Malta's green party has called on politicians to preserve precious arable land that will otherwise be eaten into by the Mrieħel project and to focus on reducing cars on the road rather than widening roads.

Addressing a press conference on Saturday, ADPD leader Carmel Cacopardo pointed out the senselessness in the authorities' promised expenditure of €700m towards the greening of urban zones, while at the same time allowing the remaining open spaces to be clipped with construction and road widening developments.

"There is a political decision that needs to be made in connection with this project: should we sacrifice precious land in favour of cars or shall we preserve agriculture? It is possible not to have more cars on the road but the impact of the reduction of farmland is felt increasingly by all," Cacopardo said.

Infrastructure Minister Aaron Farrugia said recently he is willing to discuss plans to reduce the environmental damage caused by the planned Mrieħel flyover project.

The project is set to destroy one of the remaining green lungs for Qormi,  wiping out up to 20 tumoli (around 22,500 metres squared) of arable land.

Moreover, a huge water reservoir will be razed to the ground while several protected olive and pomegranate trees – some hundreds of years old – will need to be uprooted.

The government insists the flyover is necessary to remove the need for traffic coming from the south to have to cross the busy bypass to enter one area of the so-called business district.

However, Cacopardo pointed out "that the solution is not to make it easier for more cars to pass through but rather to reduce the number of cars on the road."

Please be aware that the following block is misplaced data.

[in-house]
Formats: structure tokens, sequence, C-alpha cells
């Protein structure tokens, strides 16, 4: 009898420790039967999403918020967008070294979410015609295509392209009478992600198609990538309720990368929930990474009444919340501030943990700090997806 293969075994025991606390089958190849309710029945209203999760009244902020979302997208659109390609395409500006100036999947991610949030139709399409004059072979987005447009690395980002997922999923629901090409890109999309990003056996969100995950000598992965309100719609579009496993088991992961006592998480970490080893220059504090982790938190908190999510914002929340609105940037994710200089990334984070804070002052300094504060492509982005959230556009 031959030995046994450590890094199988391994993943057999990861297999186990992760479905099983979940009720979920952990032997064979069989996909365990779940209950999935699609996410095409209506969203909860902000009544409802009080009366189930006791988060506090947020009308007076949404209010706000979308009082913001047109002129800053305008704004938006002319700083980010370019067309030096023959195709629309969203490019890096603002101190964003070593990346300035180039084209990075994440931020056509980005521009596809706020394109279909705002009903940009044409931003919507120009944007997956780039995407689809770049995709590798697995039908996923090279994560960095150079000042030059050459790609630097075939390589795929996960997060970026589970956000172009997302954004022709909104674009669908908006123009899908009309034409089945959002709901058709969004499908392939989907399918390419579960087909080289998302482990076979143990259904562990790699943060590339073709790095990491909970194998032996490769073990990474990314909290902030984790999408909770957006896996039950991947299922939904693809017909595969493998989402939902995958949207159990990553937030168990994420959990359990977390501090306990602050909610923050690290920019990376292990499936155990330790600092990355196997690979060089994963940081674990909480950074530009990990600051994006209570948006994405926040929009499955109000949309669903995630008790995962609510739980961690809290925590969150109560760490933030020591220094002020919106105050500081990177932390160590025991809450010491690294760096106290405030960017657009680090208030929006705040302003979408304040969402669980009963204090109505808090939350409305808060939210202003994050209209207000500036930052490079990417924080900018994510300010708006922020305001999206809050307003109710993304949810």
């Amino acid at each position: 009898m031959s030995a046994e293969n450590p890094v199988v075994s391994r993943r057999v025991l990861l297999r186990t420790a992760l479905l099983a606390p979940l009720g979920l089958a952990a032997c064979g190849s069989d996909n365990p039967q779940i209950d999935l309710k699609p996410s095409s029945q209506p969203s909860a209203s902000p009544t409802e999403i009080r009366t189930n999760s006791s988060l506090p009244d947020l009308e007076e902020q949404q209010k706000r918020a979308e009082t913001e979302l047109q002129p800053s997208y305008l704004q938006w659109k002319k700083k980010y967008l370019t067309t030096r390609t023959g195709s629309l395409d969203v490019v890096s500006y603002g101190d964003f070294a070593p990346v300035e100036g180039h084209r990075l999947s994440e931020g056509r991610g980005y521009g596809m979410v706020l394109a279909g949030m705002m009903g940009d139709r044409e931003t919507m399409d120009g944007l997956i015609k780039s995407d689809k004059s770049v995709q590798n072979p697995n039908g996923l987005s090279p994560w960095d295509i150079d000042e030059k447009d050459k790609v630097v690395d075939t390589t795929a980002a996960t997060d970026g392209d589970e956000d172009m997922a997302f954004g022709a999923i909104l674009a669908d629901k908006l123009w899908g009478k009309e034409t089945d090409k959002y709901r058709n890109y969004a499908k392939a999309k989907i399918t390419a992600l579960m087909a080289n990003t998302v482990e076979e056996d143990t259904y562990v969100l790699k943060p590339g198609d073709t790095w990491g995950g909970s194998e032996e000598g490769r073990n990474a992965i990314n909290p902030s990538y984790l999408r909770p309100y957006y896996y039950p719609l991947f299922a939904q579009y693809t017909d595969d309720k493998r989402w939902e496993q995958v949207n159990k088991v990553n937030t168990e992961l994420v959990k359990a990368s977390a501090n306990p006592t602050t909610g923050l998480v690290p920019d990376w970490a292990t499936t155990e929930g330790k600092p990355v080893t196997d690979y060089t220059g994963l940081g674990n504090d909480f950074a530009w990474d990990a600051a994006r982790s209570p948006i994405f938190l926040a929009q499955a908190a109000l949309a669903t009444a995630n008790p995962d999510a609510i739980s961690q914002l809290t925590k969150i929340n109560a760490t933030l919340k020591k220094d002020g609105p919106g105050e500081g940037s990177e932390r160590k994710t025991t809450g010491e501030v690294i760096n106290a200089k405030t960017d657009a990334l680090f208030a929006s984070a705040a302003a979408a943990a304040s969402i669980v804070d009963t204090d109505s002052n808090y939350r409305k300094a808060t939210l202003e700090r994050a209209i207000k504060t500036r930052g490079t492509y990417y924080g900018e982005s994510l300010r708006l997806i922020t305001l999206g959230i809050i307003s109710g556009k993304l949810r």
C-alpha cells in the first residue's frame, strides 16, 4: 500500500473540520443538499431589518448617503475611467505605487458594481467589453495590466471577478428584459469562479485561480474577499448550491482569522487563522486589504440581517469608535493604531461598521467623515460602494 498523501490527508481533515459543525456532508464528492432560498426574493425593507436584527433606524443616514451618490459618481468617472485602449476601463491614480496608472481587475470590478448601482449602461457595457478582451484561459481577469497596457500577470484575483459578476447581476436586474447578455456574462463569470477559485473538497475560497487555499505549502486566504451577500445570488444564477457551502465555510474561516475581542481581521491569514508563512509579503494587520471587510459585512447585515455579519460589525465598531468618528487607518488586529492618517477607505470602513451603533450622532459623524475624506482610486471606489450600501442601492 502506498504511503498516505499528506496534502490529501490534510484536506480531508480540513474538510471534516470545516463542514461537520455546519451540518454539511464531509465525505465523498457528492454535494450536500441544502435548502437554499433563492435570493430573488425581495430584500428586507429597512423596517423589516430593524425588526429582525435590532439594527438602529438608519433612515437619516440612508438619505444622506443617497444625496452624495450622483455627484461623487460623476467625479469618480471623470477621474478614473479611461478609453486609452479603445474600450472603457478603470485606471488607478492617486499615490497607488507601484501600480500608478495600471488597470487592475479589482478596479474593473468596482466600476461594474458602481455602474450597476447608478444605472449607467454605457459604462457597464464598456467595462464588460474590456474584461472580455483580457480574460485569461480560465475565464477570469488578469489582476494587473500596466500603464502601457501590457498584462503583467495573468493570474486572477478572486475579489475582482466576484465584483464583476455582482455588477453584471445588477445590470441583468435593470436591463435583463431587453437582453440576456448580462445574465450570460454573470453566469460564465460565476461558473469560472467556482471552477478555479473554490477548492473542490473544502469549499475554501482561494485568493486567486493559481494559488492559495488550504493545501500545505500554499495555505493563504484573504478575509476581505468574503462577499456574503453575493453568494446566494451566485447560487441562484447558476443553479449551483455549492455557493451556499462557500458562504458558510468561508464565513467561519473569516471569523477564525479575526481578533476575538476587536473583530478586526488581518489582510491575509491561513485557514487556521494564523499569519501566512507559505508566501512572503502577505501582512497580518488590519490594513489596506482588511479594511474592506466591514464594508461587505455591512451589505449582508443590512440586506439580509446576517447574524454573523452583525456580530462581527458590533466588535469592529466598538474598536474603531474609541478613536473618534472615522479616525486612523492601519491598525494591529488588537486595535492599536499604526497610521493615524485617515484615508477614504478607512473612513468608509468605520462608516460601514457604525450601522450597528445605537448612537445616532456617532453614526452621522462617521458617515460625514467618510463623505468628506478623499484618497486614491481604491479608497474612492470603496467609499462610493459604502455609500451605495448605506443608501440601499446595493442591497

ADPD Deputy General Secretary Sandra Gauci added the ever-increasing destruction of arable land not only threatens the livelihood of farmers and their families but also undermines the provision of local produce and reduces the few remaining open spaces.

It also puts at risk EU funds aimed at agriculture, these being dependent on a clear strategy in favour of this sector, she said.

"If further proof was needed that the transport policy is being dictated solely by private vehicles the Mrieħel bypass project is a case in point,"  said Gauci.

"Our dependency on private transport is a reflection on decades-long successive governments’ lack of action in introducing measures promoting sustainable mobility," she added.

Sandra Gauci said that the ever-increasing destruction of arable land not only threatens the livelihood of farmers and their families but also undermines the provision of local produce and reduces the few remaining open spaces. It also puts at risk EU funds aimed at agriculture, these being dependent on a clear strategy in favour of this sector.

She pointed out that this is another road widening project that will lead us to nowhere because the traffic that should be moving faster along the bypass will still be getting stuck at the Qormi roundabout.

"This madness should stop now," concluded Gauci.

 

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